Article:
Vilified in the West for his barbs against America and Israel, his defiance on Iran’s nuclear work, and questioning of the Holocaust, the blacksmith’s son has long relied on his charismatic appeal to the poor and devout, as well as his links to the elite Revolutionary Guard and Basij religious militia.
Many Iranians underestimated the little-known Ahmadinejad before he defeated political heavyweight Hashemi Rafsanjani for the presidency in 2005 and even later as he accumulated power.
His re-election in 2009, in a vote his reformist opponents said was rigged, ignited an eight-month firestorm of street protests – a failed foretaste of last year’s Arab uprisings.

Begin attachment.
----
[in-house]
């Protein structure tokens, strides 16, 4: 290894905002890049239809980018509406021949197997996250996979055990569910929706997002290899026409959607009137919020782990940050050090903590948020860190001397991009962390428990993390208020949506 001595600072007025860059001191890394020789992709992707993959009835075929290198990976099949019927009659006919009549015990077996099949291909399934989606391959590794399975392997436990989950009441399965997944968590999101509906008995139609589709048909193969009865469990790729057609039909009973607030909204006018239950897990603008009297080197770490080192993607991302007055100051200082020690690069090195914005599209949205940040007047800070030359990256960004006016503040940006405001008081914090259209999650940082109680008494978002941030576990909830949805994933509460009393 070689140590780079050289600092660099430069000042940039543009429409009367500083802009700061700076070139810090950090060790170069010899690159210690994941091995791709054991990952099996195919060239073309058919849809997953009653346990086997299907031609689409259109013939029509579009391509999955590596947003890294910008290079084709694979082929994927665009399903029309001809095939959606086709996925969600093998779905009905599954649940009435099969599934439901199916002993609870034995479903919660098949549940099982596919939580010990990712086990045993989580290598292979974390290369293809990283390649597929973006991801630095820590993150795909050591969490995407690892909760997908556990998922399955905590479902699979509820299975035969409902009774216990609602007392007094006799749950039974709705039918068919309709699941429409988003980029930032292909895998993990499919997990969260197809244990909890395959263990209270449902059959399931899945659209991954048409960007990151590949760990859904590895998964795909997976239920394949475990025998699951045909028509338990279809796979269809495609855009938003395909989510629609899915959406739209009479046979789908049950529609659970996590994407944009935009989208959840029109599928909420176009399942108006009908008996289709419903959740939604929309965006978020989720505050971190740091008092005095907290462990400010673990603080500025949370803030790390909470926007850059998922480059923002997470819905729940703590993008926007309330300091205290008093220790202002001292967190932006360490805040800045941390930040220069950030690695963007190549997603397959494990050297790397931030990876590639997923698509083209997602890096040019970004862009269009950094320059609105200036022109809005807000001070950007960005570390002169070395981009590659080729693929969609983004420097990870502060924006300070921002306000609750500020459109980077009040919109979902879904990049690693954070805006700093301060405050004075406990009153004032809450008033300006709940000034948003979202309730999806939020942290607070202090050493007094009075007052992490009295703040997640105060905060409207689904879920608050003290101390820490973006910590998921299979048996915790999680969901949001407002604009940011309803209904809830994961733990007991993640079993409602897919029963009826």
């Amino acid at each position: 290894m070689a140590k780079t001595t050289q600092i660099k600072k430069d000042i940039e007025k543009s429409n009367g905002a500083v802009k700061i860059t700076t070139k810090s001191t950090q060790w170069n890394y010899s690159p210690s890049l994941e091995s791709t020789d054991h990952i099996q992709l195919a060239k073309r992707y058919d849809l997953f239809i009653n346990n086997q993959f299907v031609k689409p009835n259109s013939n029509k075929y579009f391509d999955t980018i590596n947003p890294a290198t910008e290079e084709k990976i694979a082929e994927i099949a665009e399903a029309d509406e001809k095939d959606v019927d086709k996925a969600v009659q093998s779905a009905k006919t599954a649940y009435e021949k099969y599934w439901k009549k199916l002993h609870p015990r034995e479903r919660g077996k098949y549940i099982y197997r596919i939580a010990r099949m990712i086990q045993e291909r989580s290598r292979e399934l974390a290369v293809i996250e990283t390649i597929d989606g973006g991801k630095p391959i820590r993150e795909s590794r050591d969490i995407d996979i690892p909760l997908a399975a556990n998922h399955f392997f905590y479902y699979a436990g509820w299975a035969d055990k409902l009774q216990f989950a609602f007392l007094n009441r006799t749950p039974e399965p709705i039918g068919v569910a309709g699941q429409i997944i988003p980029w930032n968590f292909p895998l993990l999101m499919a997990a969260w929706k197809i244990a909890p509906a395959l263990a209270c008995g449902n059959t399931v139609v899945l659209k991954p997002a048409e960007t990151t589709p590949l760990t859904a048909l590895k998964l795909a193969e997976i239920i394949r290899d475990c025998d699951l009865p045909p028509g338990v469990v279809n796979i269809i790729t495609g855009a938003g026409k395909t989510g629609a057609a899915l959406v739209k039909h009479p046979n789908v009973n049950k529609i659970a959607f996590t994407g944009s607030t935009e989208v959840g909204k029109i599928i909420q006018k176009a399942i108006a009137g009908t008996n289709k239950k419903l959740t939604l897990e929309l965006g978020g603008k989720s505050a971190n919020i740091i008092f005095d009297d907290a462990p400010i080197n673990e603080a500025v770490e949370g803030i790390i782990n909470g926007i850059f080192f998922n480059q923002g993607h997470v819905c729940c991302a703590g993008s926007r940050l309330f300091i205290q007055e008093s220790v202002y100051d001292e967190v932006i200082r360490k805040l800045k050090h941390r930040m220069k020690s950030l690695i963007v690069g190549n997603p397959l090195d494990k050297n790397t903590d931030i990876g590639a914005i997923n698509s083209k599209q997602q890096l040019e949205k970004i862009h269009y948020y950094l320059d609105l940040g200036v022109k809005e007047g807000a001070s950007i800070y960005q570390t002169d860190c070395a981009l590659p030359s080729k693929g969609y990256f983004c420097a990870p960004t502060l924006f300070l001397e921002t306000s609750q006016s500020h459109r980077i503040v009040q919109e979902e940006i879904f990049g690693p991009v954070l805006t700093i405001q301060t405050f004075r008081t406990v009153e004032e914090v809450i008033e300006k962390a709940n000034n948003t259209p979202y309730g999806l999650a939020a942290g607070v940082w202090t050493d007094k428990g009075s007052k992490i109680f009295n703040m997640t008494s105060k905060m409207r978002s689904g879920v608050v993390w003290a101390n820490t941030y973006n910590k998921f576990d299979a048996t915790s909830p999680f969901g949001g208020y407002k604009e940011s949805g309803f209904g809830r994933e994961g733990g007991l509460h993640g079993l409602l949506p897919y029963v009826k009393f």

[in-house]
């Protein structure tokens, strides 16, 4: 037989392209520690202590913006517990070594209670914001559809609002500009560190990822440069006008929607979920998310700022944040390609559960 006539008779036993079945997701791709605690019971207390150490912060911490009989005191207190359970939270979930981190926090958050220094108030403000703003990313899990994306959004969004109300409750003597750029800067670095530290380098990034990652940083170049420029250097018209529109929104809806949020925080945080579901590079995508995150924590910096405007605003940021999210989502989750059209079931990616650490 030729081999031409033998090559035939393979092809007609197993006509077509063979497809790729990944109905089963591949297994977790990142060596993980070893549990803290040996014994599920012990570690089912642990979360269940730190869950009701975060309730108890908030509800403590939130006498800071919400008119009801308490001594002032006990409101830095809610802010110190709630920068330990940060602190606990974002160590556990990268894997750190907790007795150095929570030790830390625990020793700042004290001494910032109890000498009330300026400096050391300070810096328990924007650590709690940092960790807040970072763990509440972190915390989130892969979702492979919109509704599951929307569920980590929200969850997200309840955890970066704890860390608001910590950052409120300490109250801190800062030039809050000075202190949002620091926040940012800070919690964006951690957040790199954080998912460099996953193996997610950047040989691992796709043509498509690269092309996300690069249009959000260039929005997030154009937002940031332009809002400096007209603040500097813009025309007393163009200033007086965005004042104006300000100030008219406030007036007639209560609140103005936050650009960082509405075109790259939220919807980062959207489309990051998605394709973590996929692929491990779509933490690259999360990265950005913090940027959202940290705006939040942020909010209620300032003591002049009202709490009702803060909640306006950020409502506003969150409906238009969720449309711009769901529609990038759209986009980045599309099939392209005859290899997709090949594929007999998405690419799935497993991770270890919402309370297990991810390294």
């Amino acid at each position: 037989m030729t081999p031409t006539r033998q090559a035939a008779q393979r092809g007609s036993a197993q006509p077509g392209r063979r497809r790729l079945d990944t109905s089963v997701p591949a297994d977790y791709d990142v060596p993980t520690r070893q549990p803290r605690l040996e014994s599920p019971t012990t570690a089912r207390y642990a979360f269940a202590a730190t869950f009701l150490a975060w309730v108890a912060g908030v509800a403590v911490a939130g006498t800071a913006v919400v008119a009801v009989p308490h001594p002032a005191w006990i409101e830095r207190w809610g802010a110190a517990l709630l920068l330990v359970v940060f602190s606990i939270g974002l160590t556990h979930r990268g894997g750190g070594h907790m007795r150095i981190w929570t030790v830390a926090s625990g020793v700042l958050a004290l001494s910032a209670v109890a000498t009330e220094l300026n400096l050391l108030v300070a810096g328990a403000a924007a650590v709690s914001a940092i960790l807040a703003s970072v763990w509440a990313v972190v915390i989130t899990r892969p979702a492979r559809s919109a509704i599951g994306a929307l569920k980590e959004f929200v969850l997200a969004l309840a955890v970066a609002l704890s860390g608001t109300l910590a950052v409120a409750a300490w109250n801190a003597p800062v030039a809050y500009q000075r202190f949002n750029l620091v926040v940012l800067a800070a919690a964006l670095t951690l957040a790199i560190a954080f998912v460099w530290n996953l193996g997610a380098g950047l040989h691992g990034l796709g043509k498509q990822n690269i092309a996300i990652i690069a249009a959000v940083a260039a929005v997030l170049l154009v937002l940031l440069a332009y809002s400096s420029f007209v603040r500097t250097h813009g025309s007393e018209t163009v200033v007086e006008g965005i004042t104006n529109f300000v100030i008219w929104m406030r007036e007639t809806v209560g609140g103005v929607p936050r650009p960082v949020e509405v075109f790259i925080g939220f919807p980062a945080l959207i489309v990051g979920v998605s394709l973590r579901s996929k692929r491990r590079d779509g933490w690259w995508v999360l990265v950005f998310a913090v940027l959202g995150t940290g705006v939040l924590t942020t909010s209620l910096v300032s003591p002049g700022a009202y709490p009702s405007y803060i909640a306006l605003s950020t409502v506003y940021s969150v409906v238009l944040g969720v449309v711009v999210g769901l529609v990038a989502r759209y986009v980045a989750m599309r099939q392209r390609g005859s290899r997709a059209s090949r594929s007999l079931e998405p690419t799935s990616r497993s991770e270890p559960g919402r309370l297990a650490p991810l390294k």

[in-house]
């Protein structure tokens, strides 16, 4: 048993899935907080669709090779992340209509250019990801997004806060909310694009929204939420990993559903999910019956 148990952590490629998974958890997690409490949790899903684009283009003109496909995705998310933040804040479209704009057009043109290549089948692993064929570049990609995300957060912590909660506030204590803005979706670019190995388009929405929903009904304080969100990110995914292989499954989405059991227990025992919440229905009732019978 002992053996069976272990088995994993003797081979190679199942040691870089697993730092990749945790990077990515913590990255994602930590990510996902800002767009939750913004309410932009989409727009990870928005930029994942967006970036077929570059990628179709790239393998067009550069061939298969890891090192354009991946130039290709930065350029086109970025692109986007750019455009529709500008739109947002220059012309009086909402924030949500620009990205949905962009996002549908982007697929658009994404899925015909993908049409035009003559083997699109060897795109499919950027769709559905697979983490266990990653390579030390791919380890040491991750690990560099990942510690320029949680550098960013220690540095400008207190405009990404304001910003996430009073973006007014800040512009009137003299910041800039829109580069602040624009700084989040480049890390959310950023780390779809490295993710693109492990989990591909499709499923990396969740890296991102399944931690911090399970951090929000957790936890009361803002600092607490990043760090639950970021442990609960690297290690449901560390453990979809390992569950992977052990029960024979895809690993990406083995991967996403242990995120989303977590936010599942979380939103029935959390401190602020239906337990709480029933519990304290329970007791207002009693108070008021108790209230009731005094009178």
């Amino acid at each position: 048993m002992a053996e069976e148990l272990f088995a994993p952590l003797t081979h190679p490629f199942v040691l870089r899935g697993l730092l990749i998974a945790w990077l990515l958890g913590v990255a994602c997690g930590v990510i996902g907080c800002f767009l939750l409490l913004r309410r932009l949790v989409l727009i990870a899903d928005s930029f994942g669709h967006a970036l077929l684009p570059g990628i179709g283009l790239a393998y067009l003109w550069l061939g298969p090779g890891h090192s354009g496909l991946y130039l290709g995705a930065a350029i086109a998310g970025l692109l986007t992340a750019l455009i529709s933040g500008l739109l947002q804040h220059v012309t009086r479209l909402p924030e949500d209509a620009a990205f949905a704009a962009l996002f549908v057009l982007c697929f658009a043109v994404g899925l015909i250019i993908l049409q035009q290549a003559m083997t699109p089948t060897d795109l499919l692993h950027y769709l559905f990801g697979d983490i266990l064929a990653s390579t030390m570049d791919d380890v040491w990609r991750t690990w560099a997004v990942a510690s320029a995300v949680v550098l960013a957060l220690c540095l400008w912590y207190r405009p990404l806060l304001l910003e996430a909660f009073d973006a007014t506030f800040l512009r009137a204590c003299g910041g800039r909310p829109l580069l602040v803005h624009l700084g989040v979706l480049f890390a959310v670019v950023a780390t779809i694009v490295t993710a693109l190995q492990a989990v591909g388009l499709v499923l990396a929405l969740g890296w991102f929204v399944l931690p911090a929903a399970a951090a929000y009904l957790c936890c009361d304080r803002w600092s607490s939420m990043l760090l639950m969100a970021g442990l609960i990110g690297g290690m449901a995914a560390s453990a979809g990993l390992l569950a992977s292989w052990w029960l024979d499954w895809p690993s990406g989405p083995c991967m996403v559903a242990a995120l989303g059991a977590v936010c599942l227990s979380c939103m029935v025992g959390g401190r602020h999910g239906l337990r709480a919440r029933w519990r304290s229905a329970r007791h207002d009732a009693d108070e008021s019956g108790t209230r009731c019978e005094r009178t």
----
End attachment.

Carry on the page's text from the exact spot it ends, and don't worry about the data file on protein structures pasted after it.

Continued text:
Ahmadinejad prevailed thanks to unwavering support from Supreme Leader Ayatollah Ali Khamenei, who abandoned his role as lofty arbitrator to fight for the president in a struggle that exposed gaping divisions in the religious and political elite.
But Ahmadinejad seemed only hungrier for power and challenged the authority of Khamenei himself, sacking an intelligence minister last year and then sulking at home for 10 days after the Supreme Leader reinstated the man.